Chili sauce

Yesterday was chili sauce-making day for me. I like to have it on hand as much as possible, which means making a batch every year or two. (One “batch” gives me a little over 8 one-pint jars, which will keep for up to two years, if properly canned, though the colour starts to deteriorate after one.) I ran out at the beginning of the summer this year – sadly, as it’s my favourite condiment on grilled hot dogs – but decided to wait until local tomatoes were available to make more.

I’m not sure whether chili sauce is a strictly Canadian condiment, but it certainly is a predominantly Canadian one: every “old-fashioned” Canadian cookbook I have has a recipe, under the name “chili sauce” or “green tomato chow” (a specialty of the Maritimes) or “ketchup aux tomates rouges” (it’s a traditional condiment for tourtière; see also ketchup aux fruits). Many cookbooks indicate its role as a mainstay in Canadian homes: Jehane Benoit calls it a “‘Must’ in my pantry”, and Edna Staebler says “no Waterloo County housewife would be without it.”

The recipes are all nearly identical: tomatoes (red in most cases; green for green tomato chow), onions, cider vinegar, brown sugar, salt and spices. The spices are often ones that are traditionally associated with baking: cinnamon, clove, nutmeg, or else just “pickling spice” is called for. Most also have red or green peppers, and celery in the form of stalks or seeds. The biggest divide seems to be over whether or not to include apples. On a certain level, it’s just a chunky ketchup, so it’s a good condiment on anything you would put ketchup on. I especially love it with scrambled eggs.

I’ve never understood why it’s called “chili sauce,” though, since few of the recipes I’ve seen call for chillis (as distinct from sweet peppers), unless they’re in the pickling spice. It’s certainly not even remotely related to “hot sauces,” as it’s a tangy and sweet condiment, not a spicy one. I can only assume it’s a historical name, much as the term “rye” is when used for Canadian whisky.

Chili sauce is also a testament to the wonderful powers of salt: in the recipe I use, the first step is to peel and slice the tomatoes and mince the onions, then mix them all with salt and let the mixture stand overnight. At first, I thought this might be to promote lactic fermentation, but I’ve since decided the real reason is a lot more prosaic: it’s to draw moisture out of the tomatoes, a process called “disgorging.” This reduces the amount of water you have to cook off and, along with the vinegar and sugar, inhibits bacterial growth. A good reminder of why condiments like this are called “preserves.”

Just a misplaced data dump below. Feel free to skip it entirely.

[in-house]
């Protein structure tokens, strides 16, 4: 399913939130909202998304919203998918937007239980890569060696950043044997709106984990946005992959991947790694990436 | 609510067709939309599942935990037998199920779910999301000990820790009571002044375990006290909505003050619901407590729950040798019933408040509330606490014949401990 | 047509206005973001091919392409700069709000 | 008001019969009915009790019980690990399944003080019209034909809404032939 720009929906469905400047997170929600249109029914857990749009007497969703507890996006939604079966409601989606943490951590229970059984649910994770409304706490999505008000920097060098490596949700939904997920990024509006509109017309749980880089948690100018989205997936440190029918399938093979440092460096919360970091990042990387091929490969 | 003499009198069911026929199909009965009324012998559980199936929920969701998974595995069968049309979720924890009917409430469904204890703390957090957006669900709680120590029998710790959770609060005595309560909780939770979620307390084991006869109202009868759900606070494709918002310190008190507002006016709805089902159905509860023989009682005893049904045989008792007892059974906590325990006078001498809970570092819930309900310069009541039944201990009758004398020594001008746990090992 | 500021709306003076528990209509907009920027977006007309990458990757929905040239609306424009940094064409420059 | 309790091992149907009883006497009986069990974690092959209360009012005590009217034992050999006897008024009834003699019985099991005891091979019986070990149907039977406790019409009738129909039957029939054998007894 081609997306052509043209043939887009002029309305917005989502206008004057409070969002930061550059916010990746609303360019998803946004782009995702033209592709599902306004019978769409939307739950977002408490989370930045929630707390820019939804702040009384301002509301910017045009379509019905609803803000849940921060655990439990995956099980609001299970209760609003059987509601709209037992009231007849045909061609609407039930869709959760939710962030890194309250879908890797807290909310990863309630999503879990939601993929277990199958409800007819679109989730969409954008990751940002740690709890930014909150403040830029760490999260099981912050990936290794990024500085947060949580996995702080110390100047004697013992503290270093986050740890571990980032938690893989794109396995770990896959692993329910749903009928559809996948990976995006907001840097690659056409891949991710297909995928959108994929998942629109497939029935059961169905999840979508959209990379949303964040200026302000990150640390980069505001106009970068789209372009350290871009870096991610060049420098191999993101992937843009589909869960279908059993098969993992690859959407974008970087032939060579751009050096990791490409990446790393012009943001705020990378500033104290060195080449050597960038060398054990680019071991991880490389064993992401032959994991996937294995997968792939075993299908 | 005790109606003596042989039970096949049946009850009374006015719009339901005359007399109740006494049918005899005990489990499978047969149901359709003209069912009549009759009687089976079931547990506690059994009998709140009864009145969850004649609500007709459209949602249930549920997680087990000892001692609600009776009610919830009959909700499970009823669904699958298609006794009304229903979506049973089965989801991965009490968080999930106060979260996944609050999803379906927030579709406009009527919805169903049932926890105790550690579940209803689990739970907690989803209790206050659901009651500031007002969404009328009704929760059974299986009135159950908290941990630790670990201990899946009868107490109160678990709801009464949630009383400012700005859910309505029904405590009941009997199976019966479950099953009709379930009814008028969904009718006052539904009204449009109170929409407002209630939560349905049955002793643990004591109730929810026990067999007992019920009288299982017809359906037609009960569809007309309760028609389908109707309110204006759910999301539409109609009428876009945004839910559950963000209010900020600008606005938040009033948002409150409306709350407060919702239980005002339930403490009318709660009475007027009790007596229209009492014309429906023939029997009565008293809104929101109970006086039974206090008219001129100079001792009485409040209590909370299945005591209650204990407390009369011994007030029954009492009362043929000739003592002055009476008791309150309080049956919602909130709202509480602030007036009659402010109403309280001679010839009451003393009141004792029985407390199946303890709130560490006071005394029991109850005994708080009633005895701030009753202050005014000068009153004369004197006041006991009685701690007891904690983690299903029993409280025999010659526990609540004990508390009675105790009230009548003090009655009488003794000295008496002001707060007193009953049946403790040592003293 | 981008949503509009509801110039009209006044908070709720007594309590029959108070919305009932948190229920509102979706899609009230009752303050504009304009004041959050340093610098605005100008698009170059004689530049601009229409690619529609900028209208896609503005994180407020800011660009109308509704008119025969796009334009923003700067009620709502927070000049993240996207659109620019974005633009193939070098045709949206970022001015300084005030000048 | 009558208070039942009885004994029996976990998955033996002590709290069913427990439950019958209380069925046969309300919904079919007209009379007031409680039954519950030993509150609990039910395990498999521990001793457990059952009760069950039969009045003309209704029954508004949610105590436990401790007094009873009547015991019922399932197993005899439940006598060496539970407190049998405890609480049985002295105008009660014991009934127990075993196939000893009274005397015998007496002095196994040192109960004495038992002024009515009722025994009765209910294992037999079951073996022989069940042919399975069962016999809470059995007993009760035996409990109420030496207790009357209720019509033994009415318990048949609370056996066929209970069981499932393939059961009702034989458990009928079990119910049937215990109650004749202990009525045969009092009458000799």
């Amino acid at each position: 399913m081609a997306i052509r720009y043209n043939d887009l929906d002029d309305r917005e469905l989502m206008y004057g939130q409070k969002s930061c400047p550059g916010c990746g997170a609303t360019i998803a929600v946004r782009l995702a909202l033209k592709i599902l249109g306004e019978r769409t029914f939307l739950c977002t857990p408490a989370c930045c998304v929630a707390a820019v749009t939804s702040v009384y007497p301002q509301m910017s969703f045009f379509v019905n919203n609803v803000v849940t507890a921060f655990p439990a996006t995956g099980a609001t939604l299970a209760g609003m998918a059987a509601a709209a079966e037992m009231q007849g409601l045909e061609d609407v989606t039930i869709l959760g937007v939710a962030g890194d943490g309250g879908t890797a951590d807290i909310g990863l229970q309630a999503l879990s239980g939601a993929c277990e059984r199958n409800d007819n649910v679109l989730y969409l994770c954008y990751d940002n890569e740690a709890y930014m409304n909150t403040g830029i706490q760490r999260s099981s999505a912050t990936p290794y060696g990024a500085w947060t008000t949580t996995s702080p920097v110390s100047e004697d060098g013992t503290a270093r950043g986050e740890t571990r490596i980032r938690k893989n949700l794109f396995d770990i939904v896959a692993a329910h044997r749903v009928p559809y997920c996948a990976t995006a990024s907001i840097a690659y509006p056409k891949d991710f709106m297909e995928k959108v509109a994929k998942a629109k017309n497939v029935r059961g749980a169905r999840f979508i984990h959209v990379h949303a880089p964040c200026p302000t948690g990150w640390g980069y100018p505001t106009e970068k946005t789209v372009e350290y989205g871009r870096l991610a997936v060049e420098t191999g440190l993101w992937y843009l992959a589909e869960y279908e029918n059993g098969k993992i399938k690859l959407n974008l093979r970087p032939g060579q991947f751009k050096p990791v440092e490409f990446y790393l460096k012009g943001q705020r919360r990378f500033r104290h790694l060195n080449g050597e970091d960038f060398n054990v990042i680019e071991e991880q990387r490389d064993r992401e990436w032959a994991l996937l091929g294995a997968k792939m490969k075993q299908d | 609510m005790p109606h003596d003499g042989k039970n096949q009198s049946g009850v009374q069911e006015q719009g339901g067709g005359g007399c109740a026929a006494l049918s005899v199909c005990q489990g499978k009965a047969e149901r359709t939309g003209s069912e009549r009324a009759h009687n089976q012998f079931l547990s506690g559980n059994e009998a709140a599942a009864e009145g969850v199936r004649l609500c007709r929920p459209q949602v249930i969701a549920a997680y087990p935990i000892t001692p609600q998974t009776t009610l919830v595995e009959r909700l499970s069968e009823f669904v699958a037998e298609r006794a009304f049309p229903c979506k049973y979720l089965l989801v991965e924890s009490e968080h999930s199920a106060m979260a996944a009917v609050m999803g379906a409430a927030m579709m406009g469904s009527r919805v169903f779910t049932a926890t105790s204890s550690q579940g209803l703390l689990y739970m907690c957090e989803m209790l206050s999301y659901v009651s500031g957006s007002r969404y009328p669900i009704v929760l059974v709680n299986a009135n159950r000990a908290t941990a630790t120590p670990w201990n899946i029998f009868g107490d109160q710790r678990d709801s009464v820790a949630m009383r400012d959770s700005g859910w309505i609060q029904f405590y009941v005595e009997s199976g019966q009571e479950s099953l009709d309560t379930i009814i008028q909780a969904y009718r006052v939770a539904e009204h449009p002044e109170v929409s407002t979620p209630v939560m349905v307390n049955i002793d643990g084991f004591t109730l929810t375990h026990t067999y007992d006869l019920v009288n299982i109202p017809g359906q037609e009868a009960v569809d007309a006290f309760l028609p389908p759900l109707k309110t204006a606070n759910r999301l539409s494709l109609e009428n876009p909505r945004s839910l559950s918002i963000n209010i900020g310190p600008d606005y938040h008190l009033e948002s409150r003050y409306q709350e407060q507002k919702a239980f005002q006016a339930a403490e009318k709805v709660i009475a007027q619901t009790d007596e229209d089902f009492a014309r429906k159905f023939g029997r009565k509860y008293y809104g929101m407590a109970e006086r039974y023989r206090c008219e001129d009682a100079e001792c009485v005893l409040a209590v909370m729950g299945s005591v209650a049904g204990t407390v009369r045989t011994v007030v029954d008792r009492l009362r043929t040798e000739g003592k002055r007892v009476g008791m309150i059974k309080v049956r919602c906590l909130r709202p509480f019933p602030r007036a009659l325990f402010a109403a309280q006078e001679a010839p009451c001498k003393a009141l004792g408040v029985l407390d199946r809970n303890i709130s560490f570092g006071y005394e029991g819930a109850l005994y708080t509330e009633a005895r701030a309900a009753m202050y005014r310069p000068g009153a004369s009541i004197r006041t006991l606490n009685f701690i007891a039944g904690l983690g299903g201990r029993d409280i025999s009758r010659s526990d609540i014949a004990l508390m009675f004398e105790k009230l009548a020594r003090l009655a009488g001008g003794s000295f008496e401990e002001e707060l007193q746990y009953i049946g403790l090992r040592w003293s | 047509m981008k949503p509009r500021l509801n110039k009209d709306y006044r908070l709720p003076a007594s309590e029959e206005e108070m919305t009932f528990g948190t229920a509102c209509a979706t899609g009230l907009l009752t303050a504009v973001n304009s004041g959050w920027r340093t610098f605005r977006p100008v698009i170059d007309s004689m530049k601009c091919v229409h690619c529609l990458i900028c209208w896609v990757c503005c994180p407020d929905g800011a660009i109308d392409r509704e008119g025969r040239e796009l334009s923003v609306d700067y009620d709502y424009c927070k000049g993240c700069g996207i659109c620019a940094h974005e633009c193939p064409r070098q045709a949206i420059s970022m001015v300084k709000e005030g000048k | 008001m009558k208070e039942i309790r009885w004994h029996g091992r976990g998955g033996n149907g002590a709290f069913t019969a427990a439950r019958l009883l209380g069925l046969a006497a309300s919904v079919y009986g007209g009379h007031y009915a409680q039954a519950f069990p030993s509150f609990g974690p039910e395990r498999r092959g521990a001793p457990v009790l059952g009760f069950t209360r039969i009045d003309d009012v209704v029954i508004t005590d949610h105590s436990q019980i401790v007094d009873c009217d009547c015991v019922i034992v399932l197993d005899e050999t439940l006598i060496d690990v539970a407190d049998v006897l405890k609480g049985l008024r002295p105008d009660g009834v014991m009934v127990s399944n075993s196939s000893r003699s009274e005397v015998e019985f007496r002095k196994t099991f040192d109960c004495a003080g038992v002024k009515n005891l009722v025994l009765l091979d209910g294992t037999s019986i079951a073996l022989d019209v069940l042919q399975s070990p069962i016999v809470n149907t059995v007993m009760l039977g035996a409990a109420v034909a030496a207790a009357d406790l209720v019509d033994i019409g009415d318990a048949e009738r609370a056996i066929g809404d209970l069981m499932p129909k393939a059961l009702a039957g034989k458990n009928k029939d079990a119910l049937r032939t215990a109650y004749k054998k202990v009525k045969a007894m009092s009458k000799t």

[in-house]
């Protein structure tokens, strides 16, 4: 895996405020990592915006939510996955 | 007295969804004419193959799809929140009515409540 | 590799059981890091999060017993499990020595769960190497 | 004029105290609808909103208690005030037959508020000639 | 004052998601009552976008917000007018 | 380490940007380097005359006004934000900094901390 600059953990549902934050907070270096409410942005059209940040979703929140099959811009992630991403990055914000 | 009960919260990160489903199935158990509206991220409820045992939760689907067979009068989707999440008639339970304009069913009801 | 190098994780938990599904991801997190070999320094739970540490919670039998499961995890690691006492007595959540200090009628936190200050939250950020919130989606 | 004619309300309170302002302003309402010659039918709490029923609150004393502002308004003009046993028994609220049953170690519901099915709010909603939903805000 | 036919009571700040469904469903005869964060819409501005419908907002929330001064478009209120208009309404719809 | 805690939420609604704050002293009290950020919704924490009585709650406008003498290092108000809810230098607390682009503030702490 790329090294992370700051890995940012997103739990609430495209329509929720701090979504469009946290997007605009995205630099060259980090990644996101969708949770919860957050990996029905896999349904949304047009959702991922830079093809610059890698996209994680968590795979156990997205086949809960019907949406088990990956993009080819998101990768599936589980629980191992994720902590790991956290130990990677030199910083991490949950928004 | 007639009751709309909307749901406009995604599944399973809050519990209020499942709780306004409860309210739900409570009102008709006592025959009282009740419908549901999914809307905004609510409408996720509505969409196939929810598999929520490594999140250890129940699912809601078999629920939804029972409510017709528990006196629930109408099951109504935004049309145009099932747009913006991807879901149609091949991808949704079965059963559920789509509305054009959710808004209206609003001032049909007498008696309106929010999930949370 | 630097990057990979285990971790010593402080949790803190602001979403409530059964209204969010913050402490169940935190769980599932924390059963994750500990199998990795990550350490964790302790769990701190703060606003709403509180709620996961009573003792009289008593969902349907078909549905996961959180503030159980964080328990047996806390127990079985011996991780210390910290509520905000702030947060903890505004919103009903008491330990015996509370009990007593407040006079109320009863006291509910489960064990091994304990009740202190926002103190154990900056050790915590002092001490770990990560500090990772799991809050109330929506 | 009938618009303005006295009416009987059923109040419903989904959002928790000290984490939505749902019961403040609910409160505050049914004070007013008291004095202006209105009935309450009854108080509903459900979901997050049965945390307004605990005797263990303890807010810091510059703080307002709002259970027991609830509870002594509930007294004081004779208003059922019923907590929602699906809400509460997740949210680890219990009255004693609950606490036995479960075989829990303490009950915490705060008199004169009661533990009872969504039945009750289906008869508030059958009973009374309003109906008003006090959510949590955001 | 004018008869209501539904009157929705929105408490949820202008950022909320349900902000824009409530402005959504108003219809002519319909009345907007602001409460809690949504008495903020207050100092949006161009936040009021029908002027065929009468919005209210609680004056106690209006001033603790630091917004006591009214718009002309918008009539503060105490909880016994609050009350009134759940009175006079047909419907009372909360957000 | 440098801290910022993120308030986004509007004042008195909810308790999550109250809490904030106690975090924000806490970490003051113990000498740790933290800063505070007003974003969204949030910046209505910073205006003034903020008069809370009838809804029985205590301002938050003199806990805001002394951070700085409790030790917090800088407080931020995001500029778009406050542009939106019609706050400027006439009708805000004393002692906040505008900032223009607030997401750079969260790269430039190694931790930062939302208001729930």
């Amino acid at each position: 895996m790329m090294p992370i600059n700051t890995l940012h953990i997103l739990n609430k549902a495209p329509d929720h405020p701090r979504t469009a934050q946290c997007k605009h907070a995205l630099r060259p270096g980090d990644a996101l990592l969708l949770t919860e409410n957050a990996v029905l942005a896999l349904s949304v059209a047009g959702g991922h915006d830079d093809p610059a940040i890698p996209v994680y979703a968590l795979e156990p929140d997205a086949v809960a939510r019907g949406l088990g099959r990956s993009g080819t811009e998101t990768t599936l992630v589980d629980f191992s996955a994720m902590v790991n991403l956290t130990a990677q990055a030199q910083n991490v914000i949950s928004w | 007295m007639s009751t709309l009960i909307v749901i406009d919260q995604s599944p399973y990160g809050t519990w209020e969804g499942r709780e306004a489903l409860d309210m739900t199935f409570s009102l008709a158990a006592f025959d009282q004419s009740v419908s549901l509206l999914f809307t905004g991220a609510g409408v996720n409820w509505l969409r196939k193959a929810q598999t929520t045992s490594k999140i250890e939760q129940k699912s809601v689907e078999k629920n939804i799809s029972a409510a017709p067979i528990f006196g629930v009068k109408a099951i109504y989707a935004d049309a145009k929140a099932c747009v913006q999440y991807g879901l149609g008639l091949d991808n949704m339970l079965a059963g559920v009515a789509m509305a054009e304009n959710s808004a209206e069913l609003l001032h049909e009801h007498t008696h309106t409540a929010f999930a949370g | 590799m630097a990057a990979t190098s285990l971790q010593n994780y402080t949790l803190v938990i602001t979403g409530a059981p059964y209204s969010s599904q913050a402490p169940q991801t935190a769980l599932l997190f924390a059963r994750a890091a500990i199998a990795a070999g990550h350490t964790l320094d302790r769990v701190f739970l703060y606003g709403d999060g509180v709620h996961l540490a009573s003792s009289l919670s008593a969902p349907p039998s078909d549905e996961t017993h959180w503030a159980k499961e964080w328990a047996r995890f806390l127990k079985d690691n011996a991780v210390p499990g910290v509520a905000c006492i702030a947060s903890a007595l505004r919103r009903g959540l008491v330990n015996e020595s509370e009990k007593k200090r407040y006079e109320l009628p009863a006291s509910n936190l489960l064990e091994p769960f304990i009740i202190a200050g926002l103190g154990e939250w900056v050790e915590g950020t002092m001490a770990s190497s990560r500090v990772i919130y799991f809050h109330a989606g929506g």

Have you ever made chili sauce?

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3 Responses to “Chili sauce”

  1. My Mom made chili sauce, and all of her friends and relatives in S.W. Ontario. None used peppers, or made it hot with chili’s.
    I came to realize that chili sauce and pickles had little nutritional value, but supplied savory carbs to the bleak winter offerings.
    Who else puts chili on hot dogs? I think the Detroit dog fits the bill, but is probably more Mexican chili these days. It’s a great idea, especially since I got a supply of Nathan’s in the freezer.

    Are you ready to share your recipe? I’m wondering whether the liquid runoff off is discarded, or boiled down. And your use of peppers, which was foreign to WASP cooks.

  2. Interesting, James: the recipes I looked at in a variety of cookbooks were mixed on the question of peppers. I’m curious to know why you say they have “little nutritional value”, though. I realize some vitamins would break down with cooking and acidification, but I’m sure some would still stick around. Certainly they do add variety to, as you put it, “bleak winter offerings.” I forgot to mention it in the post, but the recipe I use is in Anita Stewart’s “The Flavours of Canada.” I follow it to the letter.

  3. I have Anita’s book, still packed away from my recent move back to S.W. Ontario.
    I gauge the nutritional value of pickles and sweet tomato-based chili by the labels of commercial products, like Willy’s Chili, because the ingredient lists are similar to Mom’s, and there are no retained vitamins on those labels. However, home processing is superior, and Vit. A and C from tomatoes and peppers should be better with hot water processing.